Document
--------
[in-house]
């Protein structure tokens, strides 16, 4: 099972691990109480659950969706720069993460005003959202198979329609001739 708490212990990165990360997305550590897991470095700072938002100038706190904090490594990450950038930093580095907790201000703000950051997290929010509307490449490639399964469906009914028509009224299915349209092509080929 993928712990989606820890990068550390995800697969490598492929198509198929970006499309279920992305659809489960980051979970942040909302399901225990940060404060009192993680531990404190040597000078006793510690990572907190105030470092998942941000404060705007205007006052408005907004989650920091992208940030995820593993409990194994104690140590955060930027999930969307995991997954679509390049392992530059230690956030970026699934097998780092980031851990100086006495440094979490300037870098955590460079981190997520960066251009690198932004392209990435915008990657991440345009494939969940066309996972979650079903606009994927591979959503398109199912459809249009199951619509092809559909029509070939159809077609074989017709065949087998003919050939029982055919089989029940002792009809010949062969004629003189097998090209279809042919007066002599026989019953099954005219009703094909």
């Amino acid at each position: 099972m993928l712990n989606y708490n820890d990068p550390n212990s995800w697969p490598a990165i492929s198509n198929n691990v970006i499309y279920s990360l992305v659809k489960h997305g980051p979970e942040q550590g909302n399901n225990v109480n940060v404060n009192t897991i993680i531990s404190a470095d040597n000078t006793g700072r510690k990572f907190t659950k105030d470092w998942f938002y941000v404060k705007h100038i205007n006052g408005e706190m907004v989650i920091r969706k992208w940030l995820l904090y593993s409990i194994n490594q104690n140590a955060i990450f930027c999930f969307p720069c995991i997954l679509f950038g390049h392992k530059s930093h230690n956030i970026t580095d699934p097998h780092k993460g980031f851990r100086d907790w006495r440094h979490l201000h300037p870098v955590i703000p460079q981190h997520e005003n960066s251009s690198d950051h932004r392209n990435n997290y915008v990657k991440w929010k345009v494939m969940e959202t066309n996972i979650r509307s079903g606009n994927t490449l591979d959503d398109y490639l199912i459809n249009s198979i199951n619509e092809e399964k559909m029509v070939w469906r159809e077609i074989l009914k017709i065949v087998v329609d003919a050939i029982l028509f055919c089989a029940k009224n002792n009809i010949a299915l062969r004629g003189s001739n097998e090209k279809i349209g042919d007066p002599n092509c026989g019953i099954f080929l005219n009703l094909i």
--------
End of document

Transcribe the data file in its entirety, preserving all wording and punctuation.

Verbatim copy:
[in-house]
């Protein structure tokens, strides 16, 4: 099972691990109480659950969706720069993460005003959202198979329609001739 708490212990990165990360997305550590897991470095700072938002100038706190904090490594990450950038930093580095907790201000703000950051997290929010509307490449490639399964469906009914028509009224299915349209092509080929 993928712990989606820890990068550390995800697969490598492929198509198929970006499309279920992305659809489960980051979970942040909302399901225990940060404060009192993680531990404190040597000078006793510690990572907190105030470092998942941000404060705007205007006052408005907004989650920091992208940030995820593993409990194994104690140590955060930027999930969307995991997954679509390049392992530059230690956030970026699934097998780092980031851990100086006495440094979490300037870098955590460079981190997520960066251009690198932004392209990435915008990657991440345009494939969940066309996972979650079903606009994927591979959503398109199912459809249009199951619509092809559909029509070939159809077609074989017709065949087998003919050939029982055919089989029940002792009809010949062969004629003189097998090209279809042919007066002599026989019953099954005219009703094909």
């Amino acid at each position: 099972m993928l712990n989606y708490n820890d990068p550390n212990s995800w697969p490598a990165i492929s198509n198929n691990v970006i499309y279920s990360l992305v659809k489960h997305g980051p979970e942040q550590g909302n399901n225990v109480n940060v404060n009192t897991i993680i531990s404190a470095d040597n000078t006793g700072r510690k990572f907190t659950k105030d470092w998942f938002y941000v404060k705007h100038i205007n006052g408005e706190m907004v989650i920091r969706k992208w940030l995820l904090y593993s409990i194994n490594q104690n140590a955060i990450f930027c999930f969307p720069c995991i997954l679509f950038g390049h392992k530059s930093h230690n956030i970026t580095d699934p097998h780092k993460g980031f851990r100086d907790w006495r440094h979490l201000h300037p870098v955590i703000p460079q981190h997520e005003n960066s251009s690198d950051h932004r392209n990435n997290y915008v990657k991440w929010k345009v494939m969940e959202t066309n996972i979650r509307s079903g606009n994927t490449l591979d959503d398109y490639l199912i459809n249009s198979i199951n619509e092809e399964k559909m029509v070939w469906r159809e077609i074989l009914k017709i065949v087998v329609d003919a050939i029982l028509f055919c089989a029940k009224n002792n009809i010949a299915l062969r004629g003189s001739n097998e090209k279809i349209g042919d007066p002599n092509c026989g019953i099954f080929l005219n009703l094909i």